Hollywood, Fla. – As Venezuelan President Hugo Chavez began an elaborate operation to pick up three high-profile hostages from rebel-held areas in Colombia on Friday afternoon, Edgar Montanez couldn’t help but think of what happened 14 years ago.
He remembered his anguish when members of the same leftist group kidnapped and killed his brother, Juan, while on assignment for Colombia’s national police force.
“Regardless of who’s doing the helping, what’s important is that these people are liberated,” said Montanez, of Sunrise.
Montanez joined thousands of South Florida expatriates from both countries who waited this week to see if the Revolutionary Armed Forces of Colombia, or FARC, release former Congresswoman Consuelo Gonzalez, Clara Rojas and her 3-year-old son, Emmanuel, a child reportedly fathered by a rebel captor.
Revolutionary forces kidnapped Rojas and former Colombian presidential candidate Ingrid Betancourt, in 2002.
The operation was not expected to be completed until today at the earliest.
The hostages’ likely release has given Montanez and others hope that the rebels also will free more captives, including three American defense contractors. But he is wary of the operation’s secrecy and the prolonged attention it has given the rebels and Chavez.
“There’s fear that this might destabilize democracy in all of [Colombia],” said Montanez, 50. “It could all go bad. It could have long-term repercussions. Who knows.”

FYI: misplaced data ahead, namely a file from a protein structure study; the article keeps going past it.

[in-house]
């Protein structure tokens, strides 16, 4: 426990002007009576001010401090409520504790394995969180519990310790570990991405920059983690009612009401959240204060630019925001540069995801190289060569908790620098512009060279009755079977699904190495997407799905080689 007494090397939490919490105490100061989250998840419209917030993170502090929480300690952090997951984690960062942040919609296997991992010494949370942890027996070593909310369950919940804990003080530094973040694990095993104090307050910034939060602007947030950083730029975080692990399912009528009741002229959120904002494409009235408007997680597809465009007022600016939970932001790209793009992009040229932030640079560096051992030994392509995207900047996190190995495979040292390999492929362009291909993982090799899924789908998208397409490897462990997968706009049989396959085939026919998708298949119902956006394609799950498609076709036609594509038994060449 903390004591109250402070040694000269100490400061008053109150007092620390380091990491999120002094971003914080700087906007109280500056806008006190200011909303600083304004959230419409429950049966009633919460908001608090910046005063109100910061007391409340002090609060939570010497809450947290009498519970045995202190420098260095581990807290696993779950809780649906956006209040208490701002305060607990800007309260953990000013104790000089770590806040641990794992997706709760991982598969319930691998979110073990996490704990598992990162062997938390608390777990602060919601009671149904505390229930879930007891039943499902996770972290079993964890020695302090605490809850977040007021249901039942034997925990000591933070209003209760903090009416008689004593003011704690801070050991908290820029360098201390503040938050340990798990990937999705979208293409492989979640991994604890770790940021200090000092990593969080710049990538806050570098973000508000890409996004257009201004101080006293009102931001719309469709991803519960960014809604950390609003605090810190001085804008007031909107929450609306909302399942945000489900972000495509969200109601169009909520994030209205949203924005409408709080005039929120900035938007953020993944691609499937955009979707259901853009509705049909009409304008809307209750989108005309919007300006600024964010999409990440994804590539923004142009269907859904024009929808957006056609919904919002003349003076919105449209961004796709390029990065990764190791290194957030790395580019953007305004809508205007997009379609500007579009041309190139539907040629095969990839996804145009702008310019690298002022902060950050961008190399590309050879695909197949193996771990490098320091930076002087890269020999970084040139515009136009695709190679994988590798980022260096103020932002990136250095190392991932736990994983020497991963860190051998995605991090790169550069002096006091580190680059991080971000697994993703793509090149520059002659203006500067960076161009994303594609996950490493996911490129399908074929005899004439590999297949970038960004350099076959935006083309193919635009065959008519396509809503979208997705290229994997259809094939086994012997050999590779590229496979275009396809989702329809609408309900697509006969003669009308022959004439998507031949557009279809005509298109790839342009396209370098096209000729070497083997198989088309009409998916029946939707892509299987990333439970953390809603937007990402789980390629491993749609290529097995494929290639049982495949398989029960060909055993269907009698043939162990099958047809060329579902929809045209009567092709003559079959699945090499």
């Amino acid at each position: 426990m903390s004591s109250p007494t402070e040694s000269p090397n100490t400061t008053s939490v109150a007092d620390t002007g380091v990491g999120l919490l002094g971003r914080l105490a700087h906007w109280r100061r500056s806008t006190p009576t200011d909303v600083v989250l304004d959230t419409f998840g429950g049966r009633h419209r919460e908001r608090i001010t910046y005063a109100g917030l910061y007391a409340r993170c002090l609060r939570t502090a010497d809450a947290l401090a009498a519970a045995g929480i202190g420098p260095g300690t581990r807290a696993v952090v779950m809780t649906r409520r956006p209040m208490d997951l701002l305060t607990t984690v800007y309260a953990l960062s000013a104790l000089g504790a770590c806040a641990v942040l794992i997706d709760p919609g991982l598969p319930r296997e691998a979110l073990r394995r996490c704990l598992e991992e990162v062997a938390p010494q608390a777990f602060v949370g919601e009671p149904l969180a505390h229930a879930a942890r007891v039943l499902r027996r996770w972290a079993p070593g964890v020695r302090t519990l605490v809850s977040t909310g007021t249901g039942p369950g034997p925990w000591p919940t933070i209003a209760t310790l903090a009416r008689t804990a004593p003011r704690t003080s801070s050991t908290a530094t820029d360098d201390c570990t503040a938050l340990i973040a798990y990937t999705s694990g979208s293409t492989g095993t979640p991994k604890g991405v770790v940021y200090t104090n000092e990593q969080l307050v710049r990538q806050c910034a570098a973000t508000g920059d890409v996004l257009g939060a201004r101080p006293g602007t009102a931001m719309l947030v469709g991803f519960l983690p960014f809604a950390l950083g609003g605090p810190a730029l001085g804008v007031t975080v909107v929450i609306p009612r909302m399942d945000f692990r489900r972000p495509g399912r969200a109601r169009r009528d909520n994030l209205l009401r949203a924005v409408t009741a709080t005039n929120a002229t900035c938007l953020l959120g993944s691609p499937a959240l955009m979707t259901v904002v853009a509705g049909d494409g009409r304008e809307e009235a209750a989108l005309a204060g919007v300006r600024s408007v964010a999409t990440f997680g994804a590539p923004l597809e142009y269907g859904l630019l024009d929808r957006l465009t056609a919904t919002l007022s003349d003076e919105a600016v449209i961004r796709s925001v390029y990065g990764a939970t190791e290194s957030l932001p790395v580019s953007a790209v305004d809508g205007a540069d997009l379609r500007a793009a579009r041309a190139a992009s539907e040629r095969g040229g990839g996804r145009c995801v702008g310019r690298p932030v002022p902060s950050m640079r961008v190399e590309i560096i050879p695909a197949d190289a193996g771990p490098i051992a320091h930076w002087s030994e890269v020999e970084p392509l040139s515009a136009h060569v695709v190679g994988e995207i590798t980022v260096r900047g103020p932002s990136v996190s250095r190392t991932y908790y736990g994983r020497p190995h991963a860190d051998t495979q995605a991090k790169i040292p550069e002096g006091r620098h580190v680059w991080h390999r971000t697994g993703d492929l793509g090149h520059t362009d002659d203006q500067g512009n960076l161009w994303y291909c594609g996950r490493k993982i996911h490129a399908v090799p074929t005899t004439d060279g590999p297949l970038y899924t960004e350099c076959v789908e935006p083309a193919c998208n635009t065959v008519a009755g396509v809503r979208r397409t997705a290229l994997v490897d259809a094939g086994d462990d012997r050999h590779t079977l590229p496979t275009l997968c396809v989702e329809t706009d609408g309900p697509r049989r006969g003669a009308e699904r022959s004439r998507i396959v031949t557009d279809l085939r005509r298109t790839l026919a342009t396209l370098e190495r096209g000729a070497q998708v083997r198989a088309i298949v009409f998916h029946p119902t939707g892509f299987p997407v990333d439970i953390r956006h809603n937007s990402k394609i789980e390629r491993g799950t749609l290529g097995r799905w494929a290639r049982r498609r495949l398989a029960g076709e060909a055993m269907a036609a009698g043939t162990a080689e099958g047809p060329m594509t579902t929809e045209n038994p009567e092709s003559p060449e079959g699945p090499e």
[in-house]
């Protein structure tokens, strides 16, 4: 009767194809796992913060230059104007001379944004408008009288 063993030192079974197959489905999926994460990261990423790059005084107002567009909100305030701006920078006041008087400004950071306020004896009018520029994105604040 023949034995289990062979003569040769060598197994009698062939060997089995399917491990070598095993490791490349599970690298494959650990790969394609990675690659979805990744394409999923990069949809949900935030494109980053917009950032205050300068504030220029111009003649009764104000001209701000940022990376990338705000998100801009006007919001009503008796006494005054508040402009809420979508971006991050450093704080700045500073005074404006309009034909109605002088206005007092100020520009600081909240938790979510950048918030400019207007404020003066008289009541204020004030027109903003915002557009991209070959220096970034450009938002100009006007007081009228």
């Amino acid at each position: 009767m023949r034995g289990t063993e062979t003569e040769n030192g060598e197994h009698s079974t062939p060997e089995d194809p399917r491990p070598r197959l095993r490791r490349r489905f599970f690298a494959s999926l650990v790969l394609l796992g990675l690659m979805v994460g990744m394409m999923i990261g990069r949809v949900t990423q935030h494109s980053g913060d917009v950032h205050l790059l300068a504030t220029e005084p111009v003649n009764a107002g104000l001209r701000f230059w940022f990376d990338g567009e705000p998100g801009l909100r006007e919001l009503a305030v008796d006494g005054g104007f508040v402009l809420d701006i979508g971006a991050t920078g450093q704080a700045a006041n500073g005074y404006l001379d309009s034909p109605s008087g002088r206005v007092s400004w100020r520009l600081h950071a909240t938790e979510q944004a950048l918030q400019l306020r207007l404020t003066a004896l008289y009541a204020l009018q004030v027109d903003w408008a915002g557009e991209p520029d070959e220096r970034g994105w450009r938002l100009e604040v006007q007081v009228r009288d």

Venezuelans living in South Florida, known for their strident opposition to Chavez, characterized the release as a political “circus.”
Rafael Adrianza, director of the political group United for Venezuela and America, accused Chavez of using the mission to try to draw attention away from embarrassing reports in recent months, such as his failure to secure a wide array of constitutional amendments.
He slammed the idea that Chavez should win political points for his involvement.
“If Chavez was humanitarian, if the FARC was humanitarian, they would have put the kidnapping victims on a bus and sent them to any Colombian city, without so much circus and show and television and press,” said Adrianza, of Plantation.
Others felt the mission would only help boost Chavez’s socialist influence around the region. Chavez in the past has accused Colombian President Alvaro Uribe of caving to pressure from Washington, and on Friday referred to the U.S. government as “imperialist,” a view shared by Colombia’s leftist rebels.
“It’s a well-organized and well-executed show,” said Pedro Mena, a Venezuelan from Weston.
The hostage operation is the latest development in the violent conflict between the rebels and Colombia’s U.S.-aligned government, which have been at war for five decades.
Throughout Friday afternoon, South Florida Colombians continued to monitor news reports of the mission. Others, with personal knowledge of abductions, focused their attention on the human toll of the kidnappings, rather than the political fallout of the release.
“It’s another step toward a humanitarian reconciliation,” said Diego Fonseca, 21, whose parents rebels threatened but did not kidnap in 2000.
Jeanethe Jimenez, who rebels twice kidnapped in Colombia before she moved to Miami, said her own experience had taught her that released victims often live with the pain of their ordeal long after they win their freedom.
In her own case, Jimenez said the first few days after her kidnappings — both lasted four months — were harder to bear than many of the days spent in captivity. She lost her appetite, had trouble sleeping and lost confidence.
“You continue to live, but you feel powerless,” said Jimenez, 47, who designs jewelry. “You start to blame yourself. It’s a kind of self-destruction. It’s a mark on your soul and on your heart.”